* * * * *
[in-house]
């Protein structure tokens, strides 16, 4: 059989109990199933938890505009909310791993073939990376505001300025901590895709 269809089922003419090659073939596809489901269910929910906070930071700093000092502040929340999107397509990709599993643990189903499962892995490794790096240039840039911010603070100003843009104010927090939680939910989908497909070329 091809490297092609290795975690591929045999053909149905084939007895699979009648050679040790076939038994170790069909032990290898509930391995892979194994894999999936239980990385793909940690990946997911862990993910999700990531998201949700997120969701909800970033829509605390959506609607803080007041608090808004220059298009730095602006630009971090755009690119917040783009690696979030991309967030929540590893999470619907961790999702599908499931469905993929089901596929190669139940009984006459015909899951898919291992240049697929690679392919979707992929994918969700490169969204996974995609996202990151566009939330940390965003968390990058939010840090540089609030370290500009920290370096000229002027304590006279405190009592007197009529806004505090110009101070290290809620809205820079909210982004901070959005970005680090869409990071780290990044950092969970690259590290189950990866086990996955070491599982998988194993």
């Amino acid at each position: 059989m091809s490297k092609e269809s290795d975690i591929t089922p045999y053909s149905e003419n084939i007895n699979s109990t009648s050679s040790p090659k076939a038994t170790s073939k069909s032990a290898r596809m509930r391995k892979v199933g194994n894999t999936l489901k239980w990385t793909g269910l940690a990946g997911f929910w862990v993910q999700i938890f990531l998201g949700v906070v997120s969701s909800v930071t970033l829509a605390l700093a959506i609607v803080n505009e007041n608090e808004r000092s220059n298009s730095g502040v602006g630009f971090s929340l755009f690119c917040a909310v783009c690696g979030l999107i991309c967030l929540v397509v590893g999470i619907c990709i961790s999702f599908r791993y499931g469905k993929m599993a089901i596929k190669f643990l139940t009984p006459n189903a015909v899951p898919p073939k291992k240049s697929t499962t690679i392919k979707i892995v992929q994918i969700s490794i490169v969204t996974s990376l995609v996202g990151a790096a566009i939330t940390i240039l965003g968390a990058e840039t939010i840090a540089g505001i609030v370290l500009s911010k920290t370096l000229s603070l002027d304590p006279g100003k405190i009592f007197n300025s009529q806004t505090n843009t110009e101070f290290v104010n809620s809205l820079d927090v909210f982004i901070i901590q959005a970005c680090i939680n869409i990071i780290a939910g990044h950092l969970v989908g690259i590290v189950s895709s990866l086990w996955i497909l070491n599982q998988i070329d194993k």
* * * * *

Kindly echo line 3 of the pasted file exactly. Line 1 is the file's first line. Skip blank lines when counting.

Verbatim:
């Amino acid at each position: 059989m091809s490297k092609e269809s290795d975690i591929t089922p045999y053909s149905e003419n084939i007895n699979s109990t009648s050679s040790p090659k076939a038994t170790s073939k069909s032990a290898r596809m509930r391995k892979v199933g194994n894999t999936l489901k239980w990385t793909g269910l940690a990946g997911f929910w862990v993910q999700i938890f990531l998201g949700v906070v997120s969701s909800v930071t970033l829509a605390l700093a959506i609607v803080n505009e007041n608090e808004r000092s220059n298009s730095g502040v602006g630009f971090s929340l755009f690119c917040a909310v783009c690696g979030l999107i991309c967030l929540v397509v590893g999470i619907c990709i961790s999702f599908r791993y499931g469905k993929m599993a089901i596929k190669f643990l139940t009984p006459n189903a015909v899951p898919p073939k291992k240049s697929t499962t690679i392919k979707i892995v992929q994918i969700s490794i490169v969204t996974s990376l995609v996202g990151a790096a566009i939330t940390i240039l965003g968390a990058e840039t939010i840090a540089g505001i609030v370290l500009s911010k920290t370096l000229s603070l002027d304590p006279g100003k405190i009592f007197n300025s009529q806004t505090n843009t110009e101070f290290v104010n809620s809205l820079d927090v909210f982004i901070i901590q959005a970005c680090i939680n869409i990071i780290a939910g990044h950092l969970v989908g690259i590290v189950s895709s990866l086990w996955i497909l070491n599982q998988i070329d194993k």